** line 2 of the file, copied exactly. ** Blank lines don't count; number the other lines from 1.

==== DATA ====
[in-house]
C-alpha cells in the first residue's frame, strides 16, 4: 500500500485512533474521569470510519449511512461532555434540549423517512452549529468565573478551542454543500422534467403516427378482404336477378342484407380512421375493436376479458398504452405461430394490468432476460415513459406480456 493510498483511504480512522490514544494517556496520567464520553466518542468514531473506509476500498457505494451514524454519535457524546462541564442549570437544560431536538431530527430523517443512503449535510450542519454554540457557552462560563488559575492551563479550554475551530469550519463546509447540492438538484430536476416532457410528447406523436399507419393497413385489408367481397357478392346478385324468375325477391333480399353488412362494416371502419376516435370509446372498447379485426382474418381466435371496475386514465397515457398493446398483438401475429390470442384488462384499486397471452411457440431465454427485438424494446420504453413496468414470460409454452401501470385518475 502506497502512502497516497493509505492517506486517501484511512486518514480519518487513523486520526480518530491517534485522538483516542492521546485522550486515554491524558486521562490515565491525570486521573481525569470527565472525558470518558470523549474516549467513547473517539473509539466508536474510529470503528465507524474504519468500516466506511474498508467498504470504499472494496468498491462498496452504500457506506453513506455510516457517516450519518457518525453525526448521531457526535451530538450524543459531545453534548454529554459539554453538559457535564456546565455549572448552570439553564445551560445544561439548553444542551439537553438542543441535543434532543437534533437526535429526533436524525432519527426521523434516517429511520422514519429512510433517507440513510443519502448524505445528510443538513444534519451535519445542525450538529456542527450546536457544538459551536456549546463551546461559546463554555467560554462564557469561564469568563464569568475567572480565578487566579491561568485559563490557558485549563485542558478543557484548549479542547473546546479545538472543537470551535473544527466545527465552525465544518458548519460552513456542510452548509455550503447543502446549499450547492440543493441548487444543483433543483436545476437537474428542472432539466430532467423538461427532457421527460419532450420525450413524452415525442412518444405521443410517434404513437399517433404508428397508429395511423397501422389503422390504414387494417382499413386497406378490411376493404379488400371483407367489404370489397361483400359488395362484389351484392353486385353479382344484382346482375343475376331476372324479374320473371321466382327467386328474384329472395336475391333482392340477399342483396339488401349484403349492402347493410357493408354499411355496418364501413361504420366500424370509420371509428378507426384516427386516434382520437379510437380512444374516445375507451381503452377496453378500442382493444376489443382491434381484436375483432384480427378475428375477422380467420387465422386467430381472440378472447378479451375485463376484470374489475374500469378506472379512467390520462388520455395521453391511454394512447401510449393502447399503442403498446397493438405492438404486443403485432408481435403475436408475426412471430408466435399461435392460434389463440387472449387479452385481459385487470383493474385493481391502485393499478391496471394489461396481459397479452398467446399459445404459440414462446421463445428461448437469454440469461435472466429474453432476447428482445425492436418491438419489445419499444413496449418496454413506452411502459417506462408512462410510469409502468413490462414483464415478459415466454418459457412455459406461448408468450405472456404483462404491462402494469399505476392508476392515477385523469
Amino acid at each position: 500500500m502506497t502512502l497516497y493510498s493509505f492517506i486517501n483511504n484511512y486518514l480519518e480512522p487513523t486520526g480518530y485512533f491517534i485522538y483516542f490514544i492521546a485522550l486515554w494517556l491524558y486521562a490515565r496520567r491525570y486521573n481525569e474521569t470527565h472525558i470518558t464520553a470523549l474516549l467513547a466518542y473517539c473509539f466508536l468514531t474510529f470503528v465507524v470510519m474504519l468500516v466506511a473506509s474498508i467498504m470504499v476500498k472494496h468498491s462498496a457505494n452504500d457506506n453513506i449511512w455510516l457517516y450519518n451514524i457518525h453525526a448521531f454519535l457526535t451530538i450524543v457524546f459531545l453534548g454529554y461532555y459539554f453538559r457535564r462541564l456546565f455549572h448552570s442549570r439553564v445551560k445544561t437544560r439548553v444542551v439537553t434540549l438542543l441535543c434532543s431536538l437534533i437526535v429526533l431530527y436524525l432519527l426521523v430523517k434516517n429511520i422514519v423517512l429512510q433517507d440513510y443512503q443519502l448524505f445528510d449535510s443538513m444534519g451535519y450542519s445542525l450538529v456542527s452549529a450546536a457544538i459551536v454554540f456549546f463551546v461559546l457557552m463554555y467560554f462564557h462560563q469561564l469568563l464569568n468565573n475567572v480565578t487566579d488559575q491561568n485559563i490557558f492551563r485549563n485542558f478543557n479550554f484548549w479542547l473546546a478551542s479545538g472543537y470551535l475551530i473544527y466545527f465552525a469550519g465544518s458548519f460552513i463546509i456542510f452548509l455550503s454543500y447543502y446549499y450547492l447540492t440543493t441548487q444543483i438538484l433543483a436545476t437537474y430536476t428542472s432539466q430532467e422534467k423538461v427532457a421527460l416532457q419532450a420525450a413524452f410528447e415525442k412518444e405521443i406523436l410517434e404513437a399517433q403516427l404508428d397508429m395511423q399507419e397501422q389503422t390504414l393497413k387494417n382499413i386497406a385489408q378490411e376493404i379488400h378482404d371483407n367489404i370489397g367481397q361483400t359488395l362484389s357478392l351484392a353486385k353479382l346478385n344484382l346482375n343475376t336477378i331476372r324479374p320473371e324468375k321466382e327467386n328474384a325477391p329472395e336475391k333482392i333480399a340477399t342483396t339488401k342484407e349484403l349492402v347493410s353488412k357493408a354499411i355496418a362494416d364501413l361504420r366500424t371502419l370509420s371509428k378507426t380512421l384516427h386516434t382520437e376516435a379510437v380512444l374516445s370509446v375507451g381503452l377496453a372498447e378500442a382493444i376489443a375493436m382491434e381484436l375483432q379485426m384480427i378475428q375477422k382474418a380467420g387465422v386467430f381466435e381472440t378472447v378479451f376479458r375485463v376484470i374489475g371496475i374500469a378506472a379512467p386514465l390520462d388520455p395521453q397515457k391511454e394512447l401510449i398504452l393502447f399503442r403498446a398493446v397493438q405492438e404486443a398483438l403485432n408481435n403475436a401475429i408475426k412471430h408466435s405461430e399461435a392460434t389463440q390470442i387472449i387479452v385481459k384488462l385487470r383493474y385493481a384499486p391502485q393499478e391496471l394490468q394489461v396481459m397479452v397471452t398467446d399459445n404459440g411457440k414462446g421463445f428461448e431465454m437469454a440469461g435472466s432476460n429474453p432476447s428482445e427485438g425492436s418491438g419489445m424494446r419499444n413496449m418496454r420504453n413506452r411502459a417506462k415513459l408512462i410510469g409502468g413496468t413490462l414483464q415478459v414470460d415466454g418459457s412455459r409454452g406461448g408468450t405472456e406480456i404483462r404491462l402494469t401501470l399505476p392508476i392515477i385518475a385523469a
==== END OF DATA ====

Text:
C-alpha cells in the first residue's frame, strides 16, 4: 500500500485512533474521569470510519449511512461532555434540549423517512452549529468565573478551542454543500422534467403516427378482404336477378342484407380512421375493436376479458398504452405461430394490468432476460415513459406480456 493510498483511504480512522490514544494517556496520567464520553466518542468514531473506509476500498457505494451514524454519535457524546462541564442549570437544560431536538431530527430523517443512503449535510450542519454554540457557552462560563488559575492551563479550554475551530469550519463546509447540492438538484430536476416532457410528447406523436399507419393497413385489408367481397357478392346478385324468375325477391333480399353488412362494416371502419376516435370509446372498447379485426382474418381466435371496475386514465397515457398493446398483438401475429390470442384488462384499486397471452411457440431465454427485438424494446420504453413496468414470460409454452401501470385518475 502506497502512502497516497493509505492517506486517501484511512486518514480519518487513523486520526480518530491517534485522538483516542492521546485522550486515554491524558486521562490515565491525570486521573481525569470527565472525558470518558470523549474516549467513547473517539473509539466508536474510529470503528465507524474504519468500516466506511474498508467498504470504499472494496468498491462498496452504500457506506453513506455510516457517516450519518457518525453525526448521531457526535451530538450524543459531545453534548454529554459539554453538559457535564456546565455549572448552570439553564445551560445544561439548553444542551439537553438542543441535543434532543437534533437526535429526533436524525432519527426521523434516517429511520422514519429512510433517507440513510443519502448524505445528510443538513444534519451535519445542525450538529456542527450546536457544538459551536456549546463551546461559546463554555467560554462564557469561564469568563464569568475567572480565578487566579491561568485559563490557558485549563485542558478543557484548549479542547473546546479545538472543537470551535473544527466545527465552525465544518458548519460552513456542510452548509455550503447543502446549499450547492440543493441548487444543483433543483436545476437537474428542472432539466430532467423538461427532457421527460419532450420525450413524452415525442412518444405521443410517434404513437399517433404508428397508429395511423397501422389503422390504414387494417382499413386497406378490411376493404379488400371483407367489404370489397361483400359488395362484389351484392353486385353479382344484382346482375343475376331476372324479374320473371321466382327467386328474384329472395336475391333482392340477399342483396339488401349484403349492402347493410357493408354499411355496418364501413361504420366500424370509420371509428378507426384516427386516434382520437379510437380512444374516445375507451381503452377496453378500442382493444376489443382491434381484436375483432384480427378475428375477422380467420387465422386467430381472440378472447378479451375485463376484470374489475374500469378506472379512467390520462388520455395521453391511454394512447401510449393502447399503442403498446397493438405492438404486443403485432408481435403475436408475426412471430408466435399461435392460434389463440387472449387479452385481459385487470383493474385493481391502485393499478391496471394489461396481459397479452398467446399459445404459440414462446421463445428461448437469454440469461435472466429474453432476447428482445425492436418491438419489445419499444413496449418496454413506452411502459417506462408512462410510469409502468413490462414483464415478459415466454418459457412455459406461448408468450405472456404483462404491462402494469399505476392508476392515477385523469